Ridiculous culinary weekend

Kate and I just got back from a weekend trip to Chicago. The house is quiet, the cats seemingly didn’t notice we were gone for 48 hours. We went partly to stop in on Medill, Northwestern’s very well-reputed journalism school, and mostly to celebrate Glen’s birthday by testing the limits of our culinary endurance and budgetary prowess by eating at Moto and Alinea both in the same weekend.

(Some years ago, a French food scientist named Herve This worked extensively on the marriage of cooking and food science, calling it “Molecular gastronomy.” This inspired a Spanish chef named Ferran Adri√†, who started started serving bizarre, delicious, science-fiction food – which came to be known as “deconstructionist cuisine” – in his Spanish restaurant, El Bulli. Inspired by Adria, a few young American hotshots are starting to try some of these techniques; Homaro Cantu at Moto and Grant Achatz at Alinea are two who are getting a ton of press for the groundbreaking nature of their food here in the States.)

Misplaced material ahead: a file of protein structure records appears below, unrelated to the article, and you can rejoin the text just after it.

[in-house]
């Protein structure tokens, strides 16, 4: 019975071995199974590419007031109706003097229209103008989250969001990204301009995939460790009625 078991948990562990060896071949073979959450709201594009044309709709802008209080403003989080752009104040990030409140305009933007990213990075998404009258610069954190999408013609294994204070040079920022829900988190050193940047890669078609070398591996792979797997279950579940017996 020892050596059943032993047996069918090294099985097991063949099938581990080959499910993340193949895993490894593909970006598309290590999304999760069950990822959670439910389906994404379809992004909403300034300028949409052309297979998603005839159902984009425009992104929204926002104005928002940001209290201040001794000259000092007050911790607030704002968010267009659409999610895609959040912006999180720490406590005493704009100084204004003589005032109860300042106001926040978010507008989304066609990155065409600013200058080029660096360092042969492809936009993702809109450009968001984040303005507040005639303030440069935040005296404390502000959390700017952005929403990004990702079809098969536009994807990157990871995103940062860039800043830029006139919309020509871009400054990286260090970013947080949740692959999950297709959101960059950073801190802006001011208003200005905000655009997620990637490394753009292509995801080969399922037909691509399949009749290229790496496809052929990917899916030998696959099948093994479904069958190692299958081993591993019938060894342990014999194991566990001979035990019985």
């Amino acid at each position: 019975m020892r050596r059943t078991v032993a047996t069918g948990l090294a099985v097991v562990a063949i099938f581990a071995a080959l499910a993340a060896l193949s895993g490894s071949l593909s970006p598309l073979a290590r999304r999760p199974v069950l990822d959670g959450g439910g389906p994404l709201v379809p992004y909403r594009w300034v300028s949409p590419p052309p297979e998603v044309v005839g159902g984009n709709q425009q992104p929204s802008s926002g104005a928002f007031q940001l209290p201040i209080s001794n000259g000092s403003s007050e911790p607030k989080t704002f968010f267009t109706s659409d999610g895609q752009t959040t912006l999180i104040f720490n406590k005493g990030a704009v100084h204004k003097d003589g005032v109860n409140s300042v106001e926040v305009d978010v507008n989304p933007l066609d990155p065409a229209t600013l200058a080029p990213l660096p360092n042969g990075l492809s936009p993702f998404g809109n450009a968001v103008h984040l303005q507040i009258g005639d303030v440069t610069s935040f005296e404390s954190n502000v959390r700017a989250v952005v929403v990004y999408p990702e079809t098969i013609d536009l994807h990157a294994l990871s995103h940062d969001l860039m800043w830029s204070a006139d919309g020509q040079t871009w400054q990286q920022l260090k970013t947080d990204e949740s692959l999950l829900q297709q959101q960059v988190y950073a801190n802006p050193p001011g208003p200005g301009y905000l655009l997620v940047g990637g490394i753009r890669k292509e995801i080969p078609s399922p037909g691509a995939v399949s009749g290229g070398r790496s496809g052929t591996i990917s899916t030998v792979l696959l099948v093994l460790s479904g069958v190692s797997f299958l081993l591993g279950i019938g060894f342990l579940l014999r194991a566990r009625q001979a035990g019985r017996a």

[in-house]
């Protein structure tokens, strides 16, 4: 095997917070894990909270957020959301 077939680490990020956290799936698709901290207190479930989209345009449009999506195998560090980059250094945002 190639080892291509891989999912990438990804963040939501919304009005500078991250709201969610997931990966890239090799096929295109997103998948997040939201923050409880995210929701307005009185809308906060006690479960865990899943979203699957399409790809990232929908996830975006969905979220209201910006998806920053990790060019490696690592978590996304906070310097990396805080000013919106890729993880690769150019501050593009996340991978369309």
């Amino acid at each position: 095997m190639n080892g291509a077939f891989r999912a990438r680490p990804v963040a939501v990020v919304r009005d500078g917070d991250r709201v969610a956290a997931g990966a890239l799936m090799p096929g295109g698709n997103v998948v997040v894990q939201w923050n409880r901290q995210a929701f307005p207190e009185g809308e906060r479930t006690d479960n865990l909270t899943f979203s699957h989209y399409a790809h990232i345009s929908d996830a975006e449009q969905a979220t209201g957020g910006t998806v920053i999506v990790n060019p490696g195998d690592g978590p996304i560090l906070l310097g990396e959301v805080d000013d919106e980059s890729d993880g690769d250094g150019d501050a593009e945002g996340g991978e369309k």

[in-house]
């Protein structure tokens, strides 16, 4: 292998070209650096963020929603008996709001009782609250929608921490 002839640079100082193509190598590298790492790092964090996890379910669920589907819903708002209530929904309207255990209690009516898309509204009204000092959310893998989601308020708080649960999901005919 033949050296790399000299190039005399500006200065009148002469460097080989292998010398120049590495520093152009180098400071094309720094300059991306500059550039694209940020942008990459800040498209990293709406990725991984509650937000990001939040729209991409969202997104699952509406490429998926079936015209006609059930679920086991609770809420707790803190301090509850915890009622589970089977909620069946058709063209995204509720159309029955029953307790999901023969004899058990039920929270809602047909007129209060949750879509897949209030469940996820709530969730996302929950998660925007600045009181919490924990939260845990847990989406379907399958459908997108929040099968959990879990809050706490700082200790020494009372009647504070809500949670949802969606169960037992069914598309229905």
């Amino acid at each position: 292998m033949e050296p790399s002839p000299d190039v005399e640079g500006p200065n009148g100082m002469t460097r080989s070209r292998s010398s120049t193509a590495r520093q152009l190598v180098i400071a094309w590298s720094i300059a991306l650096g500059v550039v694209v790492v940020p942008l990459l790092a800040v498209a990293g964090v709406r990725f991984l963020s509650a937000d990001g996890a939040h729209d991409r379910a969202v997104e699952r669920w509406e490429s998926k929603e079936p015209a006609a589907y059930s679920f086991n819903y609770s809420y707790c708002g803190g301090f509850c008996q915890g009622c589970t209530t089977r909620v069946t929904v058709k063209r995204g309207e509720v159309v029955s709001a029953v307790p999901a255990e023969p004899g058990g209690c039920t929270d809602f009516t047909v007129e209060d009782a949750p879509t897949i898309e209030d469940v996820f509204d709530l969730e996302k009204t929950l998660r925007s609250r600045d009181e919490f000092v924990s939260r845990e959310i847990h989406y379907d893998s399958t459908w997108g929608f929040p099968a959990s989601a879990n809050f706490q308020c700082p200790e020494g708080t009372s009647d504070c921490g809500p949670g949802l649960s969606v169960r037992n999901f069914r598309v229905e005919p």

Both meals were excellent, delicious, and amusing; after trying both, though, it’s clear that Alinea went so far above and beyond as to qualify as “unspeakably awesome.” Moto was great, don’t get me wrong, but over the course of 5-plus hours and 24 courses Alinea showed… nuance, an enthusiastic expertise which never turned to stuffiness, utterly flawless service, and artisanship which had us all speechless. Moto showed off some neat techniques; Alinea’s use of the same techniques seemed to highlight the technique less and simply present it as one aspect supporting the dish in which it was used.

I now would very much like to have the ability to make stable, edible foam at home.

I’ll write up the whole menu in a bit – for now, we’re home, our stomachs are contracting back to their regular shapes, and we’re gearing up for cooking at Luke and Lindy’s this Thanksgiving Thursday.